Trask died in a train accident on New Year's Eve in 1909.[6] In commemoration of his life, Daniel Chester French was commissioned to create a statue for Spencer Trask. At a memorial service in the Saratoga city park, "The Spirit of Life" was unveiled.

Philanthropy[edit]

Trask was committed to civic duty, public service, and philanthropy.

Arts[edit]

Trask was dedicated to the arts. In his lifetime he was president of the National Arts Club,[7] a patron and member of the Municipal Art Society of New York, and the Metropolitan Museum of Art. At the time of his death, Trask's wealth had been greatly diminished by his own generosity.

Education[edit]

Spencer Trask was a founder and chairman of the board of trustees for Teachers' College, the school of pedagogy of Columbia University.[8] He was also actively interested in the Kindergarten Association, and for many years was closely identified with General Theological Seminary.[9]

Trask also founded a public lecture series at his alma mater, Princeton University in 1891, "for the purpose of securing the services of eminent men to deliver public lectures before the University on subjects of special interest". Over the years, lecturers have included Niels Bohr on "The Structure of the Atom" (1923–1924); Arnold J. Toynbee on "Near Eastern Affairs" (1925–1926); T. S. Eliot on "The Bible and English Literature", (1932–1933); Bertrand Russell on "Mind and Matter" (1950–1951); and Margaret Mead on "Changing American Character" (1975–1976).[10]

National Armenian Relief Committee[edit]

In the 1890s, Trask led what some have called "the first international human rights movement in American history" in response to the Hamidian massacres. In New York what began as a local committee to aid the Armenians grew quickly into the National Armenian Relief Committee. Its board included some of the most powerful men in the United States, including Supreme Court Justice David Josiah Brewer, railroad executive Chauncey Depew, Wall Street banker Jacob Schiff, and church leaders Dr. Leonard Woolsey Bacon and the Reverend Fredrick D. Greene. The Relief Committee recruited Clara Barton to take Red Cross relief teams out of the country for the first time, to the Armenian provinces.[11][12]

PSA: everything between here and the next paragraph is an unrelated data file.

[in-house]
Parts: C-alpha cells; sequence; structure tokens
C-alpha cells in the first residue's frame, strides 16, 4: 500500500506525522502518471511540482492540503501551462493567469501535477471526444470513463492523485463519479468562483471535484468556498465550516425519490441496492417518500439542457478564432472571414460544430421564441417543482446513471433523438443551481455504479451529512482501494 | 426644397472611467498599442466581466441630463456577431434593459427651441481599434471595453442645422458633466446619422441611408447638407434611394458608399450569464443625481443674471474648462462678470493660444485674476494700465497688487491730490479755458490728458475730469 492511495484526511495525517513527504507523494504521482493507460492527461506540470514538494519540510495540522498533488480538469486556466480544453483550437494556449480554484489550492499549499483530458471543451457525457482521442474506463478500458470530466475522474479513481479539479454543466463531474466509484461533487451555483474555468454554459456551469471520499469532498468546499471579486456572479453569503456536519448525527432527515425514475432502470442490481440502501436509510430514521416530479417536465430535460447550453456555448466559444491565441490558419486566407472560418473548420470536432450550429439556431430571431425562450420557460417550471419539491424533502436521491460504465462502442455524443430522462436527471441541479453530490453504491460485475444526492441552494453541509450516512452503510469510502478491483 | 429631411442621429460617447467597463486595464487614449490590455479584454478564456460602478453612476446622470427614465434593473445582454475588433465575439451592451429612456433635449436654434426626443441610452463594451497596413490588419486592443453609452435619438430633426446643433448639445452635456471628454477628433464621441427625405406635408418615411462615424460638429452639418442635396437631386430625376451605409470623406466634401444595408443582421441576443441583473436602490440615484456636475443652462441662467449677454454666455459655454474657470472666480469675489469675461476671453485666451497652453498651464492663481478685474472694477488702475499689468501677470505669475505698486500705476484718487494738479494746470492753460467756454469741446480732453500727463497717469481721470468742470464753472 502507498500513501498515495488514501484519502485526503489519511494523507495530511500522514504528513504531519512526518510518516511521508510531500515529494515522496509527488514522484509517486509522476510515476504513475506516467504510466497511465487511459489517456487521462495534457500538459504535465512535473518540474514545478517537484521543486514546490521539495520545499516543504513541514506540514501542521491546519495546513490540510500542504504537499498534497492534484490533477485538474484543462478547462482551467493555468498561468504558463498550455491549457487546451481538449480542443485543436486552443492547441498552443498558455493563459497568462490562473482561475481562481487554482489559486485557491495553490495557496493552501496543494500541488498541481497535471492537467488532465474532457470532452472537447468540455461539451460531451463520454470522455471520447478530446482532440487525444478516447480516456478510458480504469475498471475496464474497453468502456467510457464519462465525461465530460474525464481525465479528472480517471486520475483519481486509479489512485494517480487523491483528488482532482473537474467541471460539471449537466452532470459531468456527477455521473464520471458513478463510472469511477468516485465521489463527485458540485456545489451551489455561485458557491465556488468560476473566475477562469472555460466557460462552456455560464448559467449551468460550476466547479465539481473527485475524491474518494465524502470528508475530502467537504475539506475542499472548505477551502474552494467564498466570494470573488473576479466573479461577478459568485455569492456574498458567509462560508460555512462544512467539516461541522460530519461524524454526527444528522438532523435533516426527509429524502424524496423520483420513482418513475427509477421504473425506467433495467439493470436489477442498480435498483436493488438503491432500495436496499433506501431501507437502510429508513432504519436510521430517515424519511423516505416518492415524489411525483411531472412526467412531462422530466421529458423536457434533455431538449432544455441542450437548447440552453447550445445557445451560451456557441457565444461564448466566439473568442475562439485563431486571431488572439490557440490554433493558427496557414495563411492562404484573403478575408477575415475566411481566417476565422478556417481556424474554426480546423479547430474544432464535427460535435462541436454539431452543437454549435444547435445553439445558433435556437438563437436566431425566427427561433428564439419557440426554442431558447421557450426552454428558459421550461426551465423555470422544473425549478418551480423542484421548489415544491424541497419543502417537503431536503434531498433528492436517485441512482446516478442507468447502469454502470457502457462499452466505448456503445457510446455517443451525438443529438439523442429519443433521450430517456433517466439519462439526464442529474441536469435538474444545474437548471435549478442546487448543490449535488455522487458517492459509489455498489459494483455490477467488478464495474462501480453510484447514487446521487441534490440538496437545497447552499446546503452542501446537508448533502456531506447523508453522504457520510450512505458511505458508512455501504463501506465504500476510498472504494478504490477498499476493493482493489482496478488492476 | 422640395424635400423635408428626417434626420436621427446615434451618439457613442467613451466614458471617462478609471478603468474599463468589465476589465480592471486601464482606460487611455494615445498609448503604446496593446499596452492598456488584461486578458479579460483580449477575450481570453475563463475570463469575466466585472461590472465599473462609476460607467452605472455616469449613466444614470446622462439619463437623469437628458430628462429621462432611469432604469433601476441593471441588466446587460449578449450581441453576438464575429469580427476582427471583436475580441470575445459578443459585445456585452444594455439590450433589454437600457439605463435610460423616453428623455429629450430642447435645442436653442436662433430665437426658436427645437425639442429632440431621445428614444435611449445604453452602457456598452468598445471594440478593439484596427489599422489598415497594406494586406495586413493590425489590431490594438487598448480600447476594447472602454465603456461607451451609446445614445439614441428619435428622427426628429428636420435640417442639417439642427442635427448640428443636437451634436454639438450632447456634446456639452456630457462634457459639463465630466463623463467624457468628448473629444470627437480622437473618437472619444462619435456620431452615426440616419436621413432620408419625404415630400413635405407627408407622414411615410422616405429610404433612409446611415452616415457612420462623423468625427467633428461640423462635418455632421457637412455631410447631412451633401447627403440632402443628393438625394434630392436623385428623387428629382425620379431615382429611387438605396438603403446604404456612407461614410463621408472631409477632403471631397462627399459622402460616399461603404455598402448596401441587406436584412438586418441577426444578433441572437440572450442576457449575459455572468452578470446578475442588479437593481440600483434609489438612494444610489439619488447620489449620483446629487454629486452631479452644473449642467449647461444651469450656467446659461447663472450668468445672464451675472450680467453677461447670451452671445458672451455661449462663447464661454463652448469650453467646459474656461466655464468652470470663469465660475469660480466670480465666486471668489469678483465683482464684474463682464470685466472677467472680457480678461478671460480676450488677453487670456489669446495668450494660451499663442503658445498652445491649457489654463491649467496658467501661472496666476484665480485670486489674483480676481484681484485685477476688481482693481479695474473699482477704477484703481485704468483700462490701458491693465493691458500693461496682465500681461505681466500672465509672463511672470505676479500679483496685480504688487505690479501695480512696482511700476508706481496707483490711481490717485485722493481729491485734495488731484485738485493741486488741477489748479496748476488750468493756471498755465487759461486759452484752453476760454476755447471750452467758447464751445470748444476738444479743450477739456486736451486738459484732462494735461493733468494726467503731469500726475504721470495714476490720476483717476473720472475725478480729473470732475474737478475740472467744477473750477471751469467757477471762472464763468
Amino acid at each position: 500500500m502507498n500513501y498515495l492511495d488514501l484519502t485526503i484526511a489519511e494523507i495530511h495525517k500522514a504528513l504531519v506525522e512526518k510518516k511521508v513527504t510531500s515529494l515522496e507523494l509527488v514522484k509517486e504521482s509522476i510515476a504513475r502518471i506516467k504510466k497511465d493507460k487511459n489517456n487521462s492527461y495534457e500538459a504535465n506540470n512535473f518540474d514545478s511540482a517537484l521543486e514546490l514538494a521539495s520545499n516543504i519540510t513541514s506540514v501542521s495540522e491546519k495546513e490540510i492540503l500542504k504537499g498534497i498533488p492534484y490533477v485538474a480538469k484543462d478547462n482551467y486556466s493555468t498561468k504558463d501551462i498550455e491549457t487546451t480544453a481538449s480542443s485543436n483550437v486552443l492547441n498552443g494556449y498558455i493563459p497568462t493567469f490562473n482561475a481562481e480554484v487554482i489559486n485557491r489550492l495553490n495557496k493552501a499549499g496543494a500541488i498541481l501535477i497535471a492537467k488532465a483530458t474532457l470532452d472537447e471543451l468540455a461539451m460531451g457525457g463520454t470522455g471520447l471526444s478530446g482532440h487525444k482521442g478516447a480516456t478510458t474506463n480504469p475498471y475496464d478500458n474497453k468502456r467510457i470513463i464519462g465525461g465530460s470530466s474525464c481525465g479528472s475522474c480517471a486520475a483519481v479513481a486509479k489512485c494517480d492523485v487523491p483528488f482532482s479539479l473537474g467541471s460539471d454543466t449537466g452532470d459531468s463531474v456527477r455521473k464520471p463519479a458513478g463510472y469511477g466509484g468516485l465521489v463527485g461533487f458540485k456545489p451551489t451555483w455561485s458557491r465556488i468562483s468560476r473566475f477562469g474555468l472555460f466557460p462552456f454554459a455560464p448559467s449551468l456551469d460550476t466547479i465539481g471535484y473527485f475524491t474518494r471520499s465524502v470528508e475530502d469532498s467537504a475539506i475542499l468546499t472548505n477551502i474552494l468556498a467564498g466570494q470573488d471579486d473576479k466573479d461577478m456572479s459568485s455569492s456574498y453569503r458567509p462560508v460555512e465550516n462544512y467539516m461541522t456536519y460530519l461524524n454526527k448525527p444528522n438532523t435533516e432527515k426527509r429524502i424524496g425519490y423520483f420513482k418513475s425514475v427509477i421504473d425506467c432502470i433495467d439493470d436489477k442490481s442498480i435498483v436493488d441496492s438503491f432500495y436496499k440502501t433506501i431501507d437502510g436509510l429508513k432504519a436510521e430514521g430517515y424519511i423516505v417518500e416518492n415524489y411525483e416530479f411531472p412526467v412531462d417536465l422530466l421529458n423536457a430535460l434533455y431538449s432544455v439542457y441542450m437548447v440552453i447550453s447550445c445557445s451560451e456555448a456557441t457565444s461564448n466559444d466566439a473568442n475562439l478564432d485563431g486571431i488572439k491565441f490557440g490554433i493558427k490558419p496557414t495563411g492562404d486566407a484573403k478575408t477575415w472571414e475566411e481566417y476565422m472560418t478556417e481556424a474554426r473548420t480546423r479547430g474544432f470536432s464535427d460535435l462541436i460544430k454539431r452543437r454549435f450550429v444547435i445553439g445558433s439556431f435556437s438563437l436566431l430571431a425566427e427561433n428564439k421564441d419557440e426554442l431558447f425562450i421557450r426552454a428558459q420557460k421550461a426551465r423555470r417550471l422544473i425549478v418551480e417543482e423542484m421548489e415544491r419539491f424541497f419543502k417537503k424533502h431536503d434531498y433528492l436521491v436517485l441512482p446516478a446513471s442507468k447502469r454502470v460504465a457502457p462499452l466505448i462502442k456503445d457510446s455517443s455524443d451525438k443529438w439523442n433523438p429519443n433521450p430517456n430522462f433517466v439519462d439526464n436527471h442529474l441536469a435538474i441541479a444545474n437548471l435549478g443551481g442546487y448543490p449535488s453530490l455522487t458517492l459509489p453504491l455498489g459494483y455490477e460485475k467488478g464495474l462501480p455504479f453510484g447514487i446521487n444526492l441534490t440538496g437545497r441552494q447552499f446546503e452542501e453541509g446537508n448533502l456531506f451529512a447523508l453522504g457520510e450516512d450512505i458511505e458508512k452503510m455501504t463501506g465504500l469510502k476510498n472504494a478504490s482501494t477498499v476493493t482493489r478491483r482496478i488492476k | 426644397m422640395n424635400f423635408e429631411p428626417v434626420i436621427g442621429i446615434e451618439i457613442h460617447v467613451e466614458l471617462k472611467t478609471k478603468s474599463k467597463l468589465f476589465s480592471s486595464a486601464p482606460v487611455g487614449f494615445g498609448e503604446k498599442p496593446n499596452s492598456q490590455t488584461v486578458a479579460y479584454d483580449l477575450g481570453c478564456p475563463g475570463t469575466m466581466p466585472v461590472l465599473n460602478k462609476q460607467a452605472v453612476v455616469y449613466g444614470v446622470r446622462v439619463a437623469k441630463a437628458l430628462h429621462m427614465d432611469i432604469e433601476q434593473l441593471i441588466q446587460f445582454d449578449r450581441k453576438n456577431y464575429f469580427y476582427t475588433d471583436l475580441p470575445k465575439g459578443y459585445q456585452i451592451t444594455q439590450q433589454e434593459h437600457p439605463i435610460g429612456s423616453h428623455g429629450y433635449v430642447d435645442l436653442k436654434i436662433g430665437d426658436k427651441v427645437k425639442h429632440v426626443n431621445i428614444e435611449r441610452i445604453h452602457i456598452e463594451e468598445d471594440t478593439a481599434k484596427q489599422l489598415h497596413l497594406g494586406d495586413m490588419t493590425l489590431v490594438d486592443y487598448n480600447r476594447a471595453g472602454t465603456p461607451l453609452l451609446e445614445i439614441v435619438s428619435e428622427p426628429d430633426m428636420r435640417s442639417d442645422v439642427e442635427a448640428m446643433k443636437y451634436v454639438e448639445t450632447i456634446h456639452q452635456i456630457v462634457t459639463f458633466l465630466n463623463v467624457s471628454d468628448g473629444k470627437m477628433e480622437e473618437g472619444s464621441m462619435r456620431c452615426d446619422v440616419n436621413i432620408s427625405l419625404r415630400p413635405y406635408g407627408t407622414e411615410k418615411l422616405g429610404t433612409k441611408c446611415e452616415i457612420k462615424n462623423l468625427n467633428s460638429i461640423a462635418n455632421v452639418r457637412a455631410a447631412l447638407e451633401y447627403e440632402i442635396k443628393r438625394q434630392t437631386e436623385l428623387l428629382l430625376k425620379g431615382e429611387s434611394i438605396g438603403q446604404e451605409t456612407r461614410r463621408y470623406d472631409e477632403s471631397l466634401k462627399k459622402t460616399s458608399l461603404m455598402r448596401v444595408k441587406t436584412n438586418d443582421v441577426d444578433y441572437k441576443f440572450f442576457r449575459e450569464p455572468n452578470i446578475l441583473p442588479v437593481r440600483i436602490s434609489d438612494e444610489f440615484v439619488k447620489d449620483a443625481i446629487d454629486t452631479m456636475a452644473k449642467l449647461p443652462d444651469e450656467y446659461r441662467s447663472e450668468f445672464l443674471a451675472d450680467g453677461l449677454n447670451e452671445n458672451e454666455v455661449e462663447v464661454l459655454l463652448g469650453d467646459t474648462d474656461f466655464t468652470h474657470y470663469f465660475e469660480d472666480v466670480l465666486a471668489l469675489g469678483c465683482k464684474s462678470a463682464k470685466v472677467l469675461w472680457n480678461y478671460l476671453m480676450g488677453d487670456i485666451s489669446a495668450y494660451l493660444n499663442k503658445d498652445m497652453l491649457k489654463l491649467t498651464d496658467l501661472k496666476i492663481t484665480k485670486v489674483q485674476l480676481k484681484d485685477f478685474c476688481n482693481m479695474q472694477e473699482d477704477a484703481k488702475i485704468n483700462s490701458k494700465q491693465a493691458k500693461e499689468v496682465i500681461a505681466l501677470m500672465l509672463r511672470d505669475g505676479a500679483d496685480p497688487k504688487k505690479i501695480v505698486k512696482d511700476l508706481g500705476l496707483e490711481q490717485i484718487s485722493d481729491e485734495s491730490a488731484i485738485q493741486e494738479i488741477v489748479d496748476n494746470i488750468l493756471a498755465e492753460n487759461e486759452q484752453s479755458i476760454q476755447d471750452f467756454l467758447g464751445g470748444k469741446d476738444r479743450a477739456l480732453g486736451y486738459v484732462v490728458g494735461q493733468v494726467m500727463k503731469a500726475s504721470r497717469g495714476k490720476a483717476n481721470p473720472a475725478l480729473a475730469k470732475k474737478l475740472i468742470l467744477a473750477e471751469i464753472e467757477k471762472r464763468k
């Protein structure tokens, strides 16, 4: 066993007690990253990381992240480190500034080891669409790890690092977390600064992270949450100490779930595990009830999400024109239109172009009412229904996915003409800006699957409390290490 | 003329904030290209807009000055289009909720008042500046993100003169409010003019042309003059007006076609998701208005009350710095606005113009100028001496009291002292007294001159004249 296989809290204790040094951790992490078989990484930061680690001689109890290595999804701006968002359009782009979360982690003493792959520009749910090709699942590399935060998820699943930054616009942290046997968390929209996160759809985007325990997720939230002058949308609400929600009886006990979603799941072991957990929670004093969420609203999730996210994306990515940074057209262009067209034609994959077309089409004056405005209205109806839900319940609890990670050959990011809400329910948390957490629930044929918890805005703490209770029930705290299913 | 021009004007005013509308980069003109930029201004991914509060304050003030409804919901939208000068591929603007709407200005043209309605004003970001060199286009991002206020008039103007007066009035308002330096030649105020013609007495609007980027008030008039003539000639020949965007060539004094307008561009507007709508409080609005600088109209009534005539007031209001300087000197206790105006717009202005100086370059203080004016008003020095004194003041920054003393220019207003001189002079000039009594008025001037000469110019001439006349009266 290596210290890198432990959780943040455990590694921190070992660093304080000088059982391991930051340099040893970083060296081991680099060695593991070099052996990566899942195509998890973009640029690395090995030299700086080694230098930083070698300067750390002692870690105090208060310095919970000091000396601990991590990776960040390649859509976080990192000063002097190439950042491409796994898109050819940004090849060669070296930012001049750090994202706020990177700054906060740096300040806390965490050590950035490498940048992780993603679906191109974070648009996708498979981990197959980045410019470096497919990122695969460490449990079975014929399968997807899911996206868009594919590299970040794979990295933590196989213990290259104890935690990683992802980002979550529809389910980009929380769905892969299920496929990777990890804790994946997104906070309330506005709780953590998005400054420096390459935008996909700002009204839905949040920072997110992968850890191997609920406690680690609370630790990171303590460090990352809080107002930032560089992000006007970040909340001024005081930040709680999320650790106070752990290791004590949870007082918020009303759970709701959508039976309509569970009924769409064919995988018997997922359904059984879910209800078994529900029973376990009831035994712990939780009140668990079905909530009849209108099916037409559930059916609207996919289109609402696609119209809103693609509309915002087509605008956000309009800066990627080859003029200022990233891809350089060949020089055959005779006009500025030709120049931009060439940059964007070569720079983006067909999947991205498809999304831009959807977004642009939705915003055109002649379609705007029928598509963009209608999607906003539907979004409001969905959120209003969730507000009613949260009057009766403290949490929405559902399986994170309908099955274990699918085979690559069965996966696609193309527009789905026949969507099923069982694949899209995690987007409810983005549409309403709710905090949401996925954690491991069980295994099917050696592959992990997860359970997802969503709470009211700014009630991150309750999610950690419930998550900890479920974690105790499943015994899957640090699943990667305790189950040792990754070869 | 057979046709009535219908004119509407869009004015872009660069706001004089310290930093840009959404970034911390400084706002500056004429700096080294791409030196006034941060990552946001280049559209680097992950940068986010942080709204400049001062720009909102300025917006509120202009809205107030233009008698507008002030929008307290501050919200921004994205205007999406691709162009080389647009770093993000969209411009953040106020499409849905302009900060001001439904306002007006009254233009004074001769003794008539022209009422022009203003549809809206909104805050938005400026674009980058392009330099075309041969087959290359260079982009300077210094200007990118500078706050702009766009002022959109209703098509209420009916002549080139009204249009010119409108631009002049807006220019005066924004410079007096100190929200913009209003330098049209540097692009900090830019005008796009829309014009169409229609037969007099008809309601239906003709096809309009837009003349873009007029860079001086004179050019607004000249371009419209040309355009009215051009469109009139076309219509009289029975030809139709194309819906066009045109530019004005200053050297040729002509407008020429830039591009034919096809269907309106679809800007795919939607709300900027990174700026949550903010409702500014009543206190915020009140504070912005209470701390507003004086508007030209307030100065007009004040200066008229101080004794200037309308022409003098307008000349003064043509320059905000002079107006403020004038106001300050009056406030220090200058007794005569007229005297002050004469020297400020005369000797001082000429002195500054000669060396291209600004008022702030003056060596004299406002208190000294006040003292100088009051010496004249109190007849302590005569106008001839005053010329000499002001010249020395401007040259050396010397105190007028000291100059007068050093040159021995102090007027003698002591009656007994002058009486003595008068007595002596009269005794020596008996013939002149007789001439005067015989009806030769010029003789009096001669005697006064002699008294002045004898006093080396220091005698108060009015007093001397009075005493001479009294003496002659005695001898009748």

By the end of the year-long drive, Americans raised more than $300,000. In 1896, a Thanksgiving appeal was launched nationwide, and Americans from St. Paul to San Francisco to Boston gave thanks by sending money to Armenian widows and orphans of the massacres. Citizens of St. Paul boycotted buying turkey and gave their Thanksgiving food money to the cause.[13]

Other organizations[edit]

Throughout his life, Trask took a prominent part in municipal reform and local politics, especially in connection with the Gold Democrats. He was a member of the Union League, Grolier Club, and National Arts Club of New York.[14]

References[edit]

  1. ^ "The National Cyclopedia of American Biography", volume XI, p. 444, James T. White & Company, 1901.
  2. ^ "New York State Men--Individual Library Edition with Biographic Studies, Character Portraits, and Autographs", p. 2, Hon. James H. Manning, The Albany Argus Art Press, 1913
  3. ^ "New York State Men--Individual Library Edition with Biographic Studies, Character Portraits, and Autographs", p. 2, Hon. James H. Manning, The Albany Argus Art Press, 1913
  4. ^ "New York Times", February 2, 1958
  5. ^ "The Times Record", Troy, NY, August 8, 1946
  6. ^ "The Syracuse Herald", December 31, 1909
  7. ^ "The New York Times" January 23, 1908
  8. ^ "The New York Times" October 24, 1902
  9. ^ "New York State Men--Individual Library Edition with Biographic Studies, Character Portraits, and Autographs", p. 3, Hon. James H. Manning, The Albany Argus Art Press, 1913
  10. ^ Spencer Trask Lectures Series - Princeton University
  11. ^ "The Red Cross: A History of this Remarkable International Movement in the Interest of Humanity" by Clara Barton, Published 1898, American National Red Cross
  12. ^ Report of Miss Clara Barton, President and Treasurer of The American Red Cross
  13. ^ "The Burning Tigris: The Armenian Genocide and America's Response" By Peter Balakian, Harper Collins
  14. ^ Spencer Trask: Enigmatic Titan by David S. Worth and Huber Design Group (Oct. 1, 2008)

External links[edit]